HP Enterprise wins prestigious TSIA Star Award for Best Practices in Knowledge Management in 2016, showing a bottom line savings of $58M.
About Our Client
Hewlett Packard Enterprise has firmly established its reputation as an industry leader for advanced knowledge sharing, achieved through the dedicated execution of a five-year strategic plan that began in 2012. They systematically trained everyone in Knowledge-Centered SupportTM, identified top customer issues, uncovered knowledge gaps, filled in missing content, and fostered a culture of knowledge sharing. Today, Hewlett Packard Enterprise epitomizes beyond-best-in-class service offering assisted multichannel support based upon the “fix it once, use it often” best practice, a comprehensive customer self-help portal supported by “just-in-time” content crafted from the customer’s point of view, and intelligent swarming to resolve complex issues. Through the customer community, they foster interaction and collaboration among customers, nurture the value creators, and harvest user-generated knowledge into the knowledge base.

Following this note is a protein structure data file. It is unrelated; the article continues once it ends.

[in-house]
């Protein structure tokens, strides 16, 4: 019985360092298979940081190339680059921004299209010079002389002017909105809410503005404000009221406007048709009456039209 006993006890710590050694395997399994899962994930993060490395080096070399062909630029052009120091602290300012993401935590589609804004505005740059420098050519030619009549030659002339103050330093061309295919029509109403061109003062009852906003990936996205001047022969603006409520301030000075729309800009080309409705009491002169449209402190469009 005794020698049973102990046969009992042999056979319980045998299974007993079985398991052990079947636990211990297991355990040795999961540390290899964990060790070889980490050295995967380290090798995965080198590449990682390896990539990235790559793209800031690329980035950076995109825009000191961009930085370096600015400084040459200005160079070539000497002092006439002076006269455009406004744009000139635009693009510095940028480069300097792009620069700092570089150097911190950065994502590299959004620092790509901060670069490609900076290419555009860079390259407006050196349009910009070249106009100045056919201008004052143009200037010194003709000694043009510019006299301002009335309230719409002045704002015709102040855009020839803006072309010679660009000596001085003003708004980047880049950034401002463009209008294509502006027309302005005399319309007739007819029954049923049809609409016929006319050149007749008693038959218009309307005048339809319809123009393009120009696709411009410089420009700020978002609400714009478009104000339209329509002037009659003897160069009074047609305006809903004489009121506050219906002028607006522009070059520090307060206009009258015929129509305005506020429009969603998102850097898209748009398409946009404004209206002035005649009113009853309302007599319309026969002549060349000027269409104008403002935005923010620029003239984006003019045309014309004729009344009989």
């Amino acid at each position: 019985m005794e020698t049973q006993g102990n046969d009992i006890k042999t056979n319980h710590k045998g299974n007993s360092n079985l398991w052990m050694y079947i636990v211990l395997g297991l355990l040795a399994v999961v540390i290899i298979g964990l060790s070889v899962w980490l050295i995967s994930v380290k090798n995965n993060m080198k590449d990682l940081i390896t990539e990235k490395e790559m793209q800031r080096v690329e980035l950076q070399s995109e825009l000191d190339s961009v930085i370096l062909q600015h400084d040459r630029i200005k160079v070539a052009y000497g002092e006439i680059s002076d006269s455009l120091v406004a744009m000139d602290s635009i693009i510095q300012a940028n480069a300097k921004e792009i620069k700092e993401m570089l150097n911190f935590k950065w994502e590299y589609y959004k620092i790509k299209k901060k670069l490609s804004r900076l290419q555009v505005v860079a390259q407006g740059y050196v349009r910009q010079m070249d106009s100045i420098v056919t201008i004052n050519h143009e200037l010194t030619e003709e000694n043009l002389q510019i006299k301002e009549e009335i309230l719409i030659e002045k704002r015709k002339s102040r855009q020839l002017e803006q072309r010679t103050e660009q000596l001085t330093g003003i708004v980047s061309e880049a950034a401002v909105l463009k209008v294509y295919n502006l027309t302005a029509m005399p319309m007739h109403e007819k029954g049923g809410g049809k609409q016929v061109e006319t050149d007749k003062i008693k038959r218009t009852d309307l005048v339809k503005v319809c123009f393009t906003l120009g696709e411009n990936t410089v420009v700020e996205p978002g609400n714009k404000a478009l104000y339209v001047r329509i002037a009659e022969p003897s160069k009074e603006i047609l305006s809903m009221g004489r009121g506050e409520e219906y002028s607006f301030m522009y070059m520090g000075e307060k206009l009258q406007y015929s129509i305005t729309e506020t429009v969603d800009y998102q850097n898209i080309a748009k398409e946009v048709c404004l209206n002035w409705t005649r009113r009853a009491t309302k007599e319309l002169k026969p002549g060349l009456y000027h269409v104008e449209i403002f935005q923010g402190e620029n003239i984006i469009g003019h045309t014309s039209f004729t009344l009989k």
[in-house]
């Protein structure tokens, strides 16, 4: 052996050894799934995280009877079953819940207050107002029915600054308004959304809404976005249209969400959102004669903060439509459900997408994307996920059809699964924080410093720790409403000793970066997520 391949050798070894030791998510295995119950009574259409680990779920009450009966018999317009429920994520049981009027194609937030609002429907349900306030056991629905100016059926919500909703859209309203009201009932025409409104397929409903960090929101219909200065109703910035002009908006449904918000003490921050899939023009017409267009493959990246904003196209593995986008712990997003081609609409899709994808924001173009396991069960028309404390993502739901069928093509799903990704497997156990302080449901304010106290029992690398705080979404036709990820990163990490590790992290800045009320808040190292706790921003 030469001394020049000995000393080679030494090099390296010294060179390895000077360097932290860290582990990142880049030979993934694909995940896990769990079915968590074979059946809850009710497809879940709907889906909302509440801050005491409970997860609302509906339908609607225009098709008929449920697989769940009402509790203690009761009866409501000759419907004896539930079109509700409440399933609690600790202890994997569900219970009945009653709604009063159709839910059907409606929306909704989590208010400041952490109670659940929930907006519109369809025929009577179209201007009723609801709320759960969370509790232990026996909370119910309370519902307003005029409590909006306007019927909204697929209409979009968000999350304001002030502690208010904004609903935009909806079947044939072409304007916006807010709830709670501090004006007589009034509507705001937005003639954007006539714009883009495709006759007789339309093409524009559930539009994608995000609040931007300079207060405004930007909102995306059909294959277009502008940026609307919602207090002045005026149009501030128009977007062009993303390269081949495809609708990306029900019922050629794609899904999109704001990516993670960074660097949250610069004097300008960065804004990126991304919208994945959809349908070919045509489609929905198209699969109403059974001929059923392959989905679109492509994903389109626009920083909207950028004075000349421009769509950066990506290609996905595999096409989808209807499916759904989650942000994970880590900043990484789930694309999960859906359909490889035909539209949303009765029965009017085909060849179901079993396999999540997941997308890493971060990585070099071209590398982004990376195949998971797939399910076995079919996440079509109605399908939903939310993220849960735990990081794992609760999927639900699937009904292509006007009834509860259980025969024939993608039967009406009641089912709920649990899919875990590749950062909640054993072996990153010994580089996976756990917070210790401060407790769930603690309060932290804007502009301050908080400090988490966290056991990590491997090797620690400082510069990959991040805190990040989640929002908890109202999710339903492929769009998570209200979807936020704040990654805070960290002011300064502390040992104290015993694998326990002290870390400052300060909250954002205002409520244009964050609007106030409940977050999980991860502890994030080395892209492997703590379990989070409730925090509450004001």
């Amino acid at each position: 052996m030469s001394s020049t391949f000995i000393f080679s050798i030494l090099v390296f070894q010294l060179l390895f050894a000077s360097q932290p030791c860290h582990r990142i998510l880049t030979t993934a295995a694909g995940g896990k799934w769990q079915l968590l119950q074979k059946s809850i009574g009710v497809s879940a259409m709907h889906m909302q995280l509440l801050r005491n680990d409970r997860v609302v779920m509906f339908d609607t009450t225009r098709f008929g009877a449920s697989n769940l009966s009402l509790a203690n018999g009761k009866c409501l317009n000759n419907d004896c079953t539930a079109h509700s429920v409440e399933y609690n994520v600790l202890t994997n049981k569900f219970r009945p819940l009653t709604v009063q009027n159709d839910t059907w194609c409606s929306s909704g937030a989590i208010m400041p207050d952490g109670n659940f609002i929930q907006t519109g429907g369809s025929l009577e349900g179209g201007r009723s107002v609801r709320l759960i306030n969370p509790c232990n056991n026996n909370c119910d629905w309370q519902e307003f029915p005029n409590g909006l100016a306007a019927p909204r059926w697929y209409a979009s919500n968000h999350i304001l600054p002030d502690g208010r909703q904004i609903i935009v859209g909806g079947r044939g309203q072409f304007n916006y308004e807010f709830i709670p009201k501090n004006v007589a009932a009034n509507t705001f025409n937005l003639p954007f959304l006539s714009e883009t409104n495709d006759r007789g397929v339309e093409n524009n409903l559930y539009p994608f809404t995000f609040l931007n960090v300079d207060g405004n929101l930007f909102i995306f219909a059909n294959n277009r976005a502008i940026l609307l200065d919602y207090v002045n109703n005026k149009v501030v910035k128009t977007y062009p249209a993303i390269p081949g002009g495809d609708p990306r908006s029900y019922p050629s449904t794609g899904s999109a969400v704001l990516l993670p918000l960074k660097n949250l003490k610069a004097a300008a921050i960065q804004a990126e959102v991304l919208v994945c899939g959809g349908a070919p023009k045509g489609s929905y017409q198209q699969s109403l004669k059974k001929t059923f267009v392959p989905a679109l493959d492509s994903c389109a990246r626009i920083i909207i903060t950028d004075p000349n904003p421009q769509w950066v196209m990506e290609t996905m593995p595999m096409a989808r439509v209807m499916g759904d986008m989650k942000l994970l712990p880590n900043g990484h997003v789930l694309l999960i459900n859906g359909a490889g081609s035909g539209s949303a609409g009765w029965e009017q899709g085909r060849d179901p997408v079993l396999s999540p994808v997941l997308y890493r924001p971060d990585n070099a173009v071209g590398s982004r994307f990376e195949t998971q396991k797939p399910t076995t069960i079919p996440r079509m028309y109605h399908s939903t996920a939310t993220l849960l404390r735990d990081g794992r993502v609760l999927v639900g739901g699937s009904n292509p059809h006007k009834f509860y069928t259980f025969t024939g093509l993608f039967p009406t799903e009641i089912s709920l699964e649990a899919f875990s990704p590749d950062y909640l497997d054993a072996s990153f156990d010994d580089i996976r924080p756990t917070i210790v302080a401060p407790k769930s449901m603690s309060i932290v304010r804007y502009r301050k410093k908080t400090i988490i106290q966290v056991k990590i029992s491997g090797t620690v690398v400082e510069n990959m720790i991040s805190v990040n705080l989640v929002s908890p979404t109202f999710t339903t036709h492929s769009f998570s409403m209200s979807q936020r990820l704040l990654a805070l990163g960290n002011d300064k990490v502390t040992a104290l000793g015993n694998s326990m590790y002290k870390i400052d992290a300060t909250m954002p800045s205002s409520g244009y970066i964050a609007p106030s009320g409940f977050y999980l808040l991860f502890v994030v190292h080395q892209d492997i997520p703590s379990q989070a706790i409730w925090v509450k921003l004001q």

Results at a Glance
- Reduced publishing time from days to 32 minutes
- Reduced foundation support case volume by 9.35% annually for 2 consecutive years
- Demonstrated that 27% of foundation knowledge articles represent 80% of customer usage
Changing the Customer Self-Service Process and Culture
By 2014, the HPE CSC knowledge team observed that customers were unable to accurately and efficiently search for relevant content from the existing customer support portal, a critical goal in their journey. This posed a potential threat to realizing a next-generation customer self-solve service model. Several steps were taken to address this situation. The team
- modified the knowledge structure to make the right content available at the right time,
- created and encouraged a knowledge-centric culture for 5000+ technical engineers who began creating, adopting and reusing knowledge documents,